Digital Audio Broadcasting was developed in Europe as the digital successor to FM. (It hasn’t been adopted in the United States because its method of sharing spectrum fits the European model of public broadcasting, and goes against the American model of rival commercial stations.) The system has been most successful in Britain, where it is usually just called Digital Radio.
Next to Britain, Sweden has had the most developed DAB system in the world, but it has been held by the lack of receivers in stores. Just as the first models began to appear here in shops here last Christmas, the Swedish government on funding to the project, wiping out Swedish Radio’s digital plans.
Now Swedish Radio News reports that DAB 2.0, or Digital Multimedia Broadcast, may be the future. It permits three times as many channels in the same spectrum space, offers new services like video and data file transfer, and uses the networks that are already in place. Commercial DMB is already up and running in South Korea.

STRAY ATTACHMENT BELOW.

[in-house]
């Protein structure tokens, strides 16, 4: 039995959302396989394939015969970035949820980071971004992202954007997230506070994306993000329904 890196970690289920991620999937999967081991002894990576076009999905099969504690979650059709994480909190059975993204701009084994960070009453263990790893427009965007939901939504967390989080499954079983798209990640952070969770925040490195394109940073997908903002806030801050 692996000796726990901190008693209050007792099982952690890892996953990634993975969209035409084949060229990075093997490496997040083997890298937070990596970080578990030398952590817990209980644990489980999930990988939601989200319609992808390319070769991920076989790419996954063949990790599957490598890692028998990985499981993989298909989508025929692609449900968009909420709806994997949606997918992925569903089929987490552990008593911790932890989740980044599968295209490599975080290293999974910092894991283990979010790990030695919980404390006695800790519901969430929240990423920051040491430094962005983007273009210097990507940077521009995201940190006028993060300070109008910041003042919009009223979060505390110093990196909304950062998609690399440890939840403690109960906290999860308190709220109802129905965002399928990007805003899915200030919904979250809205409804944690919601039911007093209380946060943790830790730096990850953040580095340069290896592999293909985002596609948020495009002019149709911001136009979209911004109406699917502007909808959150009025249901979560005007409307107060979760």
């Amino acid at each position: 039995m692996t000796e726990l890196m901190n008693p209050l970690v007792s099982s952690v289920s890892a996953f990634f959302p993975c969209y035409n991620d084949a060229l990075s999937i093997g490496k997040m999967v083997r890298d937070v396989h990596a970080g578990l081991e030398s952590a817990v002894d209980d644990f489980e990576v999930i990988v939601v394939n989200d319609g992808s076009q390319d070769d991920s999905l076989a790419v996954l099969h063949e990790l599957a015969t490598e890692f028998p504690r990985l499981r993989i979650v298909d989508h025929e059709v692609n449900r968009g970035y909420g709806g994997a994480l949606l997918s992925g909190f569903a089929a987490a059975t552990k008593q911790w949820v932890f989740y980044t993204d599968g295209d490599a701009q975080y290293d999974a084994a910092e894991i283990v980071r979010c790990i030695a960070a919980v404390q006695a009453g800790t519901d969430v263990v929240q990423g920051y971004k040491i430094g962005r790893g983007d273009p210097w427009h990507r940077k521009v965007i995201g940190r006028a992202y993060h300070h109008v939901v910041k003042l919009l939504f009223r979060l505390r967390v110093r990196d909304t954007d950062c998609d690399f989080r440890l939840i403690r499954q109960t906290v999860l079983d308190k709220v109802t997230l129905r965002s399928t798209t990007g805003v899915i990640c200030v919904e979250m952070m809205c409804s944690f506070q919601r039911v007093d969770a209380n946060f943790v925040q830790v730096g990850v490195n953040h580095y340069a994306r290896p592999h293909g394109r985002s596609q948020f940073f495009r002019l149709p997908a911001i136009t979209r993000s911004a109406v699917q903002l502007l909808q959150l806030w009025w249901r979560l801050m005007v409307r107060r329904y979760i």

So far Swedish Radio has not made any plans to switch from DAB to DMB, but when the international DAB forum probably changes its name from to next month, that might provide the impetus for some new thinking.
One obstacle might be Sweden’s new center-right Swedish government. The Conservative Moderates, which will have have more seats in parliament that all their coalition partners combined, have never been fans of public broadcasting, and may be more likely to try to sell off parts of the existing Swedish Radio and cut budgets, rather than invest more money to strengthen public broadcasting in the digital future.